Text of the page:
The first day of Grade Five was notable for many reasons. For the first time in my life, I was the shortest person in the class. For the first time in my life, I attended class with a black boy. For the first time ever, I experienced violence at the hands of another student. For the first time ever, I met a nun.
The school year began with a bang. A boy named Jay “accidentally” knocked me over, spilling my books across the floor and drawing the amused attention of every student in my new classroom. At least a foot taller than I was, Jay seem offended by my presence in the classroom, offended because I was so young. Offended by my existence.
When I attempted to pick up my books, he kicked me in the stomach and glared at me, silently daring me to challenge him. No words passed between us, but his eyes made it clear that I was not welcome in his world. As he moved off to savor the approval of his cronies, our new teacher entered the suddenly silent room.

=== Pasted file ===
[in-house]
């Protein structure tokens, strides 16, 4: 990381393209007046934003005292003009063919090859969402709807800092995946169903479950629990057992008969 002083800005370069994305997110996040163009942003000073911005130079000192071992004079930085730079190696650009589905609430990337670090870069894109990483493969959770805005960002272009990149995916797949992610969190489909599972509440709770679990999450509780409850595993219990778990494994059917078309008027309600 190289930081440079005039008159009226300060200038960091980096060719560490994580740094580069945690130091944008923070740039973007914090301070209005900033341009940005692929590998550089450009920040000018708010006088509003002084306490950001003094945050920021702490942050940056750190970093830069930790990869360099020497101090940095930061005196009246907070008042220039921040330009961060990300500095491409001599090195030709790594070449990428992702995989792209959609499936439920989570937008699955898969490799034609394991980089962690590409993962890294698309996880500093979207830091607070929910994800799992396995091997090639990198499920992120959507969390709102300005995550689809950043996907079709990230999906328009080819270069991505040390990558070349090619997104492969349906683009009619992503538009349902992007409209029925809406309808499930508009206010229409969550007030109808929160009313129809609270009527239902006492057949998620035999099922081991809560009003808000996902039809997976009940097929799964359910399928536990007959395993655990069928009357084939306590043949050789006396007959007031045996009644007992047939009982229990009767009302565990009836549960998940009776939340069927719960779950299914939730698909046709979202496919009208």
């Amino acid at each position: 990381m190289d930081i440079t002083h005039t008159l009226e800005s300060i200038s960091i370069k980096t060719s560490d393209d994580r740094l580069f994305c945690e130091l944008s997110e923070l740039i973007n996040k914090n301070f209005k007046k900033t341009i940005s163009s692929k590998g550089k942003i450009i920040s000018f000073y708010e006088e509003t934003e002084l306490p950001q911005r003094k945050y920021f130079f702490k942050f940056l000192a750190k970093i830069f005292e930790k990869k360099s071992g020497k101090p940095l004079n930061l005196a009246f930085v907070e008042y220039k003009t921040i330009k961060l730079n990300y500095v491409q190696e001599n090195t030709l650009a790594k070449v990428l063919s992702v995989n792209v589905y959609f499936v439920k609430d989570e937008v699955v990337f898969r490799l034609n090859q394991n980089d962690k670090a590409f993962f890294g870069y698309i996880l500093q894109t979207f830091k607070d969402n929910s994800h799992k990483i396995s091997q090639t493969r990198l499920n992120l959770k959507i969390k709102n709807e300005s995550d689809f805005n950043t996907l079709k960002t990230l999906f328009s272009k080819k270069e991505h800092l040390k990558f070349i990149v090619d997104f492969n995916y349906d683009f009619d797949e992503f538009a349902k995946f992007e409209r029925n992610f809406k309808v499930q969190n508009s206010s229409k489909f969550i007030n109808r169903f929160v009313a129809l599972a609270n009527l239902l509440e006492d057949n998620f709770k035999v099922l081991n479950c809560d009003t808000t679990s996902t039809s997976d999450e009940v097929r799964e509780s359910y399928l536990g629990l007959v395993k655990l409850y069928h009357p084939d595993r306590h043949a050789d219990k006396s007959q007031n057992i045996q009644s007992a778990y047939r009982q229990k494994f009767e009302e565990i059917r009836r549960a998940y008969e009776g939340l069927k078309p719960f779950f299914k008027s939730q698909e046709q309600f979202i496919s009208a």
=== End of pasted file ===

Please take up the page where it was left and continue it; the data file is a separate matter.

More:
Sister Maria Corvi. Thin as a rail and just as rigid, she had the face of a vulture, happy to feast on the remains of any who crossed her. Her eyes were keen and hungry behind practical, prudent spectacles. One look at her was enough to understand she was married to the Good Lord and Doing His Work, and heaven help anyone who got in the way.
“Boy, what are you doing on the floor?” she demanded. Inside, I withered.
I couldn’t help but feel I would get in her way a lot.
“I fell down, ma’am.” I lied, obeying the secret code of childhood and not naming my oppressor.
“Get up.” She directed me to a seat next to a round, oily girl who promptly stuck her tongue out at me and called me a baby.
My heart sank. Grade Five was only ten minutes old, and it already hated me.